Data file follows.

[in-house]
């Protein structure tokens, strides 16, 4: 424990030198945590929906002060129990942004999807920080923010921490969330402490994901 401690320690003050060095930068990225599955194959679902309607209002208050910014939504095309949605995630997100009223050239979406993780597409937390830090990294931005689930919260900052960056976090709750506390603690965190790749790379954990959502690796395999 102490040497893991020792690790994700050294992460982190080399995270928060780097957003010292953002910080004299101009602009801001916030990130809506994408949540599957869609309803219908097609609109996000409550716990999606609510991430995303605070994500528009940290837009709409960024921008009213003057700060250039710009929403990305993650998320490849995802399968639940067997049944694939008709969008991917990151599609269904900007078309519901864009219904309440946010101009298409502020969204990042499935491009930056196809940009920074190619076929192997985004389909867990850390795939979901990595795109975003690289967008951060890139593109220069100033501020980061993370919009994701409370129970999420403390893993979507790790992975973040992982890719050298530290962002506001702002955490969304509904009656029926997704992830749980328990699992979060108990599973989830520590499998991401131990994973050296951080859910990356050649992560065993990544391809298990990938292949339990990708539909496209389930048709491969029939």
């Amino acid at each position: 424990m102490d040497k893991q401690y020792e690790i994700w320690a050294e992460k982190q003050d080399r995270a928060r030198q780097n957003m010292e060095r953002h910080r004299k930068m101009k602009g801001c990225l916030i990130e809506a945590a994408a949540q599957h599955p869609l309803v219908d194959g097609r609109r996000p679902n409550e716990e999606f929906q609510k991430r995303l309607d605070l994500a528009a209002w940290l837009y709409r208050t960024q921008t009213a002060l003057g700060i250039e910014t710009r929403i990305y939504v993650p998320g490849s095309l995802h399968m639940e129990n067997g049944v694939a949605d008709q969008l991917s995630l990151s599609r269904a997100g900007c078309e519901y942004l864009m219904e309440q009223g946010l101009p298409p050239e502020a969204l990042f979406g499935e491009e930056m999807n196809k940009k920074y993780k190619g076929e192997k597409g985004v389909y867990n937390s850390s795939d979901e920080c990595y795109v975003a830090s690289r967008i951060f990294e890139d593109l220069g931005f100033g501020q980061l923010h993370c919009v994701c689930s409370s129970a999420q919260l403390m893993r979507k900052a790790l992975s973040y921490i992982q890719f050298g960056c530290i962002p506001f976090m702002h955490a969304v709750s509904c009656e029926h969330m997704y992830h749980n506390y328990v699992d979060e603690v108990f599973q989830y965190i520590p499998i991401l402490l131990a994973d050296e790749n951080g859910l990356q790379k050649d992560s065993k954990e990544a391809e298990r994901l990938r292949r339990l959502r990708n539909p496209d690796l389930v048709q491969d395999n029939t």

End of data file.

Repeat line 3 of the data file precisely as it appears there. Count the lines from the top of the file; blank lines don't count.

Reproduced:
């Amino acid at each position: 424990m102490d040497k893991q401690y020792e690790i994700w320690a050294e992460k982190q003050d080399r995270a928060r030198q780097n957003m010292e060095r953002h910080r004299k930068m101009k602009g801001c990225l916030i990130e809506a945590a994408a949540q599957h599955p869609l309803v219908d194959g097609r609109r996000p679902n409550e716990e999606f929906q609510k991430r995303l309607d605070l994500a528009a209002w940290l837009y709409r208050t960024q921008t009213a002060l003057g700060i250039e910014t710009r929403i990305y939504v993650p998320g490849s095309l995802h399968m639940e129990n067997g049944v694939a949605d008709q969008l991917s995630l990151s599609r269904a997100g900007c078309e519901y942004l864009m219904e309440q009223g946010l101009p298409p050239e502020a969204l990042f979406g499935e491009e930056m999807n196809k940009k920074y993780k190619g076929e192997k597409g985004v389909y867990n937390s850390s795939d979901e920080c990595y795109v975003a830090s690289r967008i951060f990294e890139d593109l220069g931005f100033g501020q980061l923010h993370c919009v994701c689930s409370s129970a999420q919260l403390m893993r979507k900052a790790l992975s973040y921490i992982q890719f050298g960056c530290i962002p506001f976090m702002h955490a969304v709750s509904c009656e029926h969330m997704y992830h749980n506390y328990v699992d979060e603690v108990f599973q989830y965190i520590p499998i991401l402490l131990a994973d050296e790749n951080g859910l990356q790379k050649d992560s065993k954990e990544a391809e298990r994901l990938r292949r339990l959502r990708n539909p496209d690796l389930v048709q491969d395999n029939t």